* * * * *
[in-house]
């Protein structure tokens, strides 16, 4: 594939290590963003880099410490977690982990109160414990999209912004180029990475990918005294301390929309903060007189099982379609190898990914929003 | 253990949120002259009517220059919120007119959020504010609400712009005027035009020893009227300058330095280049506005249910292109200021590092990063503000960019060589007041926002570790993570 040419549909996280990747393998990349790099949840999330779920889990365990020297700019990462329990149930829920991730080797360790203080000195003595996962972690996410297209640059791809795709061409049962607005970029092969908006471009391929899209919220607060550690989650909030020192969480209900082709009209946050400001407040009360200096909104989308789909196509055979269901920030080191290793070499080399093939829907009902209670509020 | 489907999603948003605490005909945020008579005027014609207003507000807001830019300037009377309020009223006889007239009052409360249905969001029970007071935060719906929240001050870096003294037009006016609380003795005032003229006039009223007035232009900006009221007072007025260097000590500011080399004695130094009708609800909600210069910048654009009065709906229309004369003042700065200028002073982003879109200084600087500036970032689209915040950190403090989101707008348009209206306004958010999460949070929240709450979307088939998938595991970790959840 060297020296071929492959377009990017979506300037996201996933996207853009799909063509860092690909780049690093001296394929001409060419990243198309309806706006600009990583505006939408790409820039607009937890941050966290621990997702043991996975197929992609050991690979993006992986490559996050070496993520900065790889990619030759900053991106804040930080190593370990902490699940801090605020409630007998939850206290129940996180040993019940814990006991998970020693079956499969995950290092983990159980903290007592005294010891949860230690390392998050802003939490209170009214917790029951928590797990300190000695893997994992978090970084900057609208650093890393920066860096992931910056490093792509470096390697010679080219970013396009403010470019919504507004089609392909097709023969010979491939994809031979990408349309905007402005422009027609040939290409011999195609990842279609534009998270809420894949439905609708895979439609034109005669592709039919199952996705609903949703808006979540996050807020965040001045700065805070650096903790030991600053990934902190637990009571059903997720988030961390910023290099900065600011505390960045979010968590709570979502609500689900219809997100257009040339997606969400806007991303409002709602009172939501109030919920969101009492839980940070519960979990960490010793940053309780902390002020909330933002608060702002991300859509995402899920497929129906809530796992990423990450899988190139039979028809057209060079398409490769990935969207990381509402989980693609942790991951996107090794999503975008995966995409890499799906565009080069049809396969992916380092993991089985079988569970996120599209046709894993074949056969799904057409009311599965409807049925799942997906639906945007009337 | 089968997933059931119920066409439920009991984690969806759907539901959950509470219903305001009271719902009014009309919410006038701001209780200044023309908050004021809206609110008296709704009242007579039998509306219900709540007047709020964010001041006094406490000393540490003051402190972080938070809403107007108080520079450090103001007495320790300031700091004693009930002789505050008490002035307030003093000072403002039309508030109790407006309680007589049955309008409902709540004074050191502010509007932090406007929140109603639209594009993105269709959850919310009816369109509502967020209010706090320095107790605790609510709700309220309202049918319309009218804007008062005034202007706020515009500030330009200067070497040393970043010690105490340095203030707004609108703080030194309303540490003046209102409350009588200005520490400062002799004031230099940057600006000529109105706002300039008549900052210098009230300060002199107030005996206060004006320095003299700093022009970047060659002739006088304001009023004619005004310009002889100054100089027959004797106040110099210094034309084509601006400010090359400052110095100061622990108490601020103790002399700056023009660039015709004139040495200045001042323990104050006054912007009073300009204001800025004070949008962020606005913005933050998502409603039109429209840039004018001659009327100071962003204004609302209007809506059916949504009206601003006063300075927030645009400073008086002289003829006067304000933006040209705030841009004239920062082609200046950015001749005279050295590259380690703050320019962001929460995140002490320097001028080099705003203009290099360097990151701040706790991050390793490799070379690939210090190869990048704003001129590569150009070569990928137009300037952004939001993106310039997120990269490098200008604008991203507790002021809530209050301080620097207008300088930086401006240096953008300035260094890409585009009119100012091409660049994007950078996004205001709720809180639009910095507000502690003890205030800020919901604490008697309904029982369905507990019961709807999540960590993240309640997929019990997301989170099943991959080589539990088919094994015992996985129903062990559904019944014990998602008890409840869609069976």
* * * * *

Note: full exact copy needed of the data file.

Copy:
[in-house]
């Protein structure tokens, strides 16, 4: 594939290590963003880099410490977690982990109160414990999209912004180029990475990918005294301390929309903060007189099982379609190898990914929003 | 253990949120002259009517220059919120007119959020504010609400712009005027035009020893009227300058330095280049506005249910292109200021590092990063503000960019060589007041926002570790993570 040419549909996280990747393998990349790099949840999330779920889990365990020297700019990462329990149930829920991730080797360790203080000195003595996962972690996410297209640059791809795709061409049962607005970029092969908006471009391929899209919220607060550690989650909030020192969480209900082709009209946050400001407040009360200096909104989308789909196509055979269901920030080191290793070499080399093939829907009902209670509020 | 489907999603948003605490005909945020008579005027014609207003507000807001830019300037009377309020009223006889007239009052409360249905969001029970007071935060719906929240001050870096003294037009006016609380003795005032003229006039009223007035232009900006009221007072007025260097000590500011080399004695130094009708609800909600210069910048654009009065709906229309004369003042700065200028002073982003879109200084600087500036970032689209915040950190403090989101707008348009209206306004958010999460949070929240709450979307088939998938595991970790959840 060297020296071929492959377009990017979506300037996201996933996207853009799909063509860092690909780049690093001296394929001409060419990243198309309806706006600009990583505006939408790409820039607009937890941050966290621990997702043991996975197929992609050991690979993006992986490559996050070496993520900065790889990619030759900053991106804040930080190593370990902490699940801090605020409630007998939850206290129940996180040993019940814990006991998970020693079956499969995950290092983990159980903290007592005294010891949860230690390392998050802003939490209170009214917790029951928590797990300190000695893997994992978090970084900057609208650093890393920066860096992931910056490093792509470096390697010679080219970013396009403010470019919504507004089609392909097709023969010979491939994809031979990408349309905007402005422009027609040939290409011999195609990842279609534009998270809420894949439905609708895979439609034109005669592709039919199952996705609903949703808006979540996050807020965040001045700065805070650096903790030991600053990934902190637990009571059903997720988030961390910023290099900065600011505390960045979010968590709570979502609500689900219809997100257009040339997606969400806007991303409002709602009172939501109030919920969101009492839980940070519960979990960490010793940053309780902390002020909330933002608060702002991300859509995402899920497929129906809530796992990423990450899988190139039979028809057209060079398409490769990935969207990381509402989980693609942790991951996107090794999503975008995966995409890499799906565009080069049809396969992916380092993991089985079988569970996120599209046709894993074949056969799904057409009311599965409807049925799942997906639906945007009337 | 089968997933059931119920066409439920009991984690969806759907539901959950509470219903305001009271719902009014009309919410006038701001209780200044023309908050004021809206609110008296709704009242007579039998509306219900709540007047709020964010001041006094406490000393540490003051402190972080938070809403107007108080520079450090103001007495320790300031700091004693009930002789505050008490002035307030003093000072403002039309508030109790407006309680007589049955309008409902709540004074050191502010509007932090406007929140109603639209594009993105269709959850919310009816369109509502967020209010706090320095107790605790609510709700309220309202049918319309009218804007008062005034202007706020515009500030330009200067070497040393970043010690105490340095203030707004609108703080030194309303540490003046209102409350009588200005520490400062002799004031230099940057600006000529109105706002300039008549900052210098009230300060002199107030005996206060004006320095003299700093022009970047060659002739006088304001009023004619005004310009002889100054100089027959004797106040110099210094034309084509601006400010090359400052110095100061622990108490601020103790002399700056023009660039015709004139040495200045001042323990104050006054912007009073300009204001800025004070949008962020606005913005933050998502409603039109429209840039004018001659009327100071962003204004609302209007809506059916949504009206601003006063300075927030645009400073008086002289003829006067304000933006040209705030841009004239920062082609200046950015001749005279050295590259380690703050320019962001929460995140002490320097001028080099705003203009290099360097990151701040706790991050390793490799070379690939210090190869990048704003001129590569150009070569990928137009300037952004939001993106310039997120990269490098200008604008991203507790002021809530209050301080620097207008300088930086401006240096953008300035260094890409585009009119100012091409660049994007950078996004205001709720809180639009910095507000502690003890205030800020919901604490008697309904029982369905507990019961709807999540960590993240309640997929019990997301989170099943991959080589539990088919094994015992996985129903062990559904019944014990998602008890409840869609069976």